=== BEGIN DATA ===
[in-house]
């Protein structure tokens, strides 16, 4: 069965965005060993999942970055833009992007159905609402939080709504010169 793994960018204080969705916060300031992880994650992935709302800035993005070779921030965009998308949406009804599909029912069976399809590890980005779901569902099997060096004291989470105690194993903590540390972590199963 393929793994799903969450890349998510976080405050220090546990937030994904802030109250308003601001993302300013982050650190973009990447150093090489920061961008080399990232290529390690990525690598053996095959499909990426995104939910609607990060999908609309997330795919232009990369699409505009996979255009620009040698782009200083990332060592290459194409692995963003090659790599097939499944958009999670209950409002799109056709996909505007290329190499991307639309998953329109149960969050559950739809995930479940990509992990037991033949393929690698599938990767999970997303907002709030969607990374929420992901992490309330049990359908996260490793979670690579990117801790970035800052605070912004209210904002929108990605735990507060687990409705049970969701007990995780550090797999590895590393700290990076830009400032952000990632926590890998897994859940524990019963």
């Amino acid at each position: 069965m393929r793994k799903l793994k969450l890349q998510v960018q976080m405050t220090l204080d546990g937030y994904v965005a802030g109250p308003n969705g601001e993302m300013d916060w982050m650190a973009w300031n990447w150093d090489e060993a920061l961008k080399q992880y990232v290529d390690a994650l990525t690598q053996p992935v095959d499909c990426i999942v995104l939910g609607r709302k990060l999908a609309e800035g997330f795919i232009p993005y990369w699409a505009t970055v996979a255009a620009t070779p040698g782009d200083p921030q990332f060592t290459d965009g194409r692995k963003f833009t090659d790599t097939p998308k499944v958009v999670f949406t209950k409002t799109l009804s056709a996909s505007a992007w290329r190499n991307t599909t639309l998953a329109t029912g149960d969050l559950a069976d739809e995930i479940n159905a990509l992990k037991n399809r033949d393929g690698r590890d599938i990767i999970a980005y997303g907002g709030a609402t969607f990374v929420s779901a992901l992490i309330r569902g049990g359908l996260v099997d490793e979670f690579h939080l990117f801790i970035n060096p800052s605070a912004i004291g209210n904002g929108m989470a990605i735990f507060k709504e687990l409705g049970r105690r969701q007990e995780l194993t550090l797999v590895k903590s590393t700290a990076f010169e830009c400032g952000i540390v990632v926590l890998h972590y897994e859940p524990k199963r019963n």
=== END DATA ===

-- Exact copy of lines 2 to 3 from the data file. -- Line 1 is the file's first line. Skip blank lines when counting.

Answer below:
């Protein structure tokens, strides 16, 4: 069965965005060993999942970055833009992007159905609402939080709504010169 793994960018204080969705916060300031992880994650992935709302800035993005070779921030965009998308949406009804599909029912069976399809590890980005779901569902099997060096004291989470105690194993903590540390972590199963 393929793994799903969450890349998510976080405050220090546990937030994904802030109250308003601001993302300013982050650190973009990447150093090489920061961008080399990232290529390690990525690598053996095959499909990426995104939910609607990060999908609309997330795919232009990369699409505009996979255009620009040698782009200083990332060592290459194409692995963003090659790599097939499944958009999670209950409002799109056709996909505007290329190499991307639309998953329109149960969050559950739809995930479940990509992990037991033949393929690698599938990767999970997303907002709030969607990374929420992901992490309330049990359908996260490793979670690579990117801790970035800052605070912004209210904002929108990605735990507060687990409705049970969701007990995780550090797999590895590393700290990076830009400032952000990632926590890998897994859940524990019963």
């Amino acid at each position: 069965m393929r793994k799903l793994k969450l890349q998510v960018q976080m405050t220090l204080d546990g937030y994904v965005a802030g109250p308003n969705g601001e993302m300013d916060w982050m650190a973009w300031n990447w150093d090489e060993a920061l961008k080399q992880y990232v290529d390690a994650l990525t690598q053996p992935v095959d499909c990426i999942v995104l939910g609607r709302k990060l999908a609309e800035g997330f795919i232009p993005y990369w699409a505009t970055v996979a255009a620009t070779p040698g782009d200083p921030q990332f060592t290459d965009g194409r692995k963003f833009t090659d790599t097939p998308k499944v958009v999670f949406t209950k409002t799109l009804s056709a996909s505007a992007w290329r190499n991307t599909t639309l998953a329109t029912g149960d969050l559950a069976d739809e995930i479940n159905a990509l992990k037991n399809r033949d393929g690698r590890d599938i990767i999970a980005y997303g907002g709030a609402t969607f990374v929420s779901a992901l992490i309330r569902g049990g359908l996260v099997d490793e979670f690579h939080l990117f801790i970035n060096p800052s605070a912004i004291g209210n904002g929108m989470a990605i735990f507060k709504e687990l409705g049970r105690r969701q007990e995780l194993t550090l797999v590895k903590s590393t700290a990076f010169e830009c400032g952000i540390v990632v926590l890998h972590y897994e859940p524990k199963r019963n």